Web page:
Redford's excited over fade out on Bush years
PARK CITY, Utah (AP) — Robert Redford is happy to see the end-credits rolling on the George W. Bush administration.
President-elect Barack Obama's inauguration Tuesday falls in the middle of Redford's Sundance Film Festival, which the actor has occasionally used as a platform to criticize Bush in past years.
"I'm personally excited just because I'm glad to see the gang that couldn't shoot straight get out of there. I'm glad to see them gone," Redford said Thursday at a news conference hours before the opening of the 11-day festival. You've got a lame-duck guy going out, but he sure has done a lot of quacking in the last while. So therefore, the sooner they're gone, the better, and therefore, I'm very excited by the change that's coming."
Redford said he hopes federal funds for the arts might eventually rise under the Obama administration, adding that the National Endowment for the Arts has been hobbled by politics.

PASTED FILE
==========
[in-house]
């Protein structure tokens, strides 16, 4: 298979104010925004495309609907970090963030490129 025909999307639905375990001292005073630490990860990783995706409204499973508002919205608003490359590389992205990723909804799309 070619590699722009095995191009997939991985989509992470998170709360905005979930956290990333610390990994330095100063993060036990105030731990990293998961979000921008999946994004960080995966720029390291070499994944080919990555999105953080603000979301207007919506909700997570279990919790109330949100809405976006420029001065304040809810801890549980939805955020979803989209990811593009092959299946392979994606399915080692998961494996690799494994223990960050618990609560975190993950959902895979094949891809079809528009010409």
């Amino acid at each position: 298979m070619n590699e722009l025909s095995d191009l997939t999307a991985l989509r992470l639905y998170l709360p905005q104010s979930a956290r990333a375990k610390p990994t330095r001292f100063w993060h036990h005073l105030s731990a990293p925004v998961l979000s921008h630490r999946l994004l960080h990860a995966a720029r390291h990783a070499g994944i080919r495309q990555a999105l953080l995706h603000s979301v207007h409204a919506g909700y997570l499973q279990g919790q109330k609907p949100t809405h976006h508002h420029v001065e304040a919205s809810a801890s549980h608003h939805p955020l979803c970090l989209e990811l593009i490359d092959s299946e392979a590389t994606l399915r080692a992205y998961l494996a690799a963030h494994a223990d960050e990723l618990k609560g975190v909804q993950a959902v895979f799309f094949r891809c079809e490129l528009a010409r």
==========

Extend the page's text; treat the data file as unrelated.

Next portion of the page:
"They were fighting the political machine of the extreme right that saw art as some kind of threat," Redford said. "So I think that's going to change. What I would like to see is, a country like ours should certainly be subsidizing, a little bit more than it is, art in general. Other countries do. So I would certainly like to see more coming out of the NEA. They've cut it down to the bone. There's practically nothing left."
The festival is presenting 118 feature-length films, starting with Thursday night's opening premiere "Mary and Max," director Adam Elliot's clay-animation tale whose voice cast is led by Philip Seymour Hoffman and Toni Collette.
The lineup of independent films includes Michael and Mark Polish's "Manure," with Billy Bob Thornton and Tea Leoni in the comic tale of a fertilizer company in crisis; Armando Iannucci's political satire "In the Loop," with James Gandolfini; Greg Mottola's 1980s flashback "Adventureland," with Jesse Eisenberg and Kristen Stewart; and Marc Webb's "500 Days of Summer," with Zooey Deschanel and Joseph Gordon-Levitt.
Redford, whose Sundance Institute for independent cinema has overseen the festival for 25 years, shared some advice for anyone aiming to break into filmmaking.
"If you want to come into this business, you need to want it more than anything else in your life, because it's going to be a hard road," Redford said. "It's going to take things like luck and hard work and diligence and tenacity and bravery and courage. And to be able to go through that, you have to want it more than anything."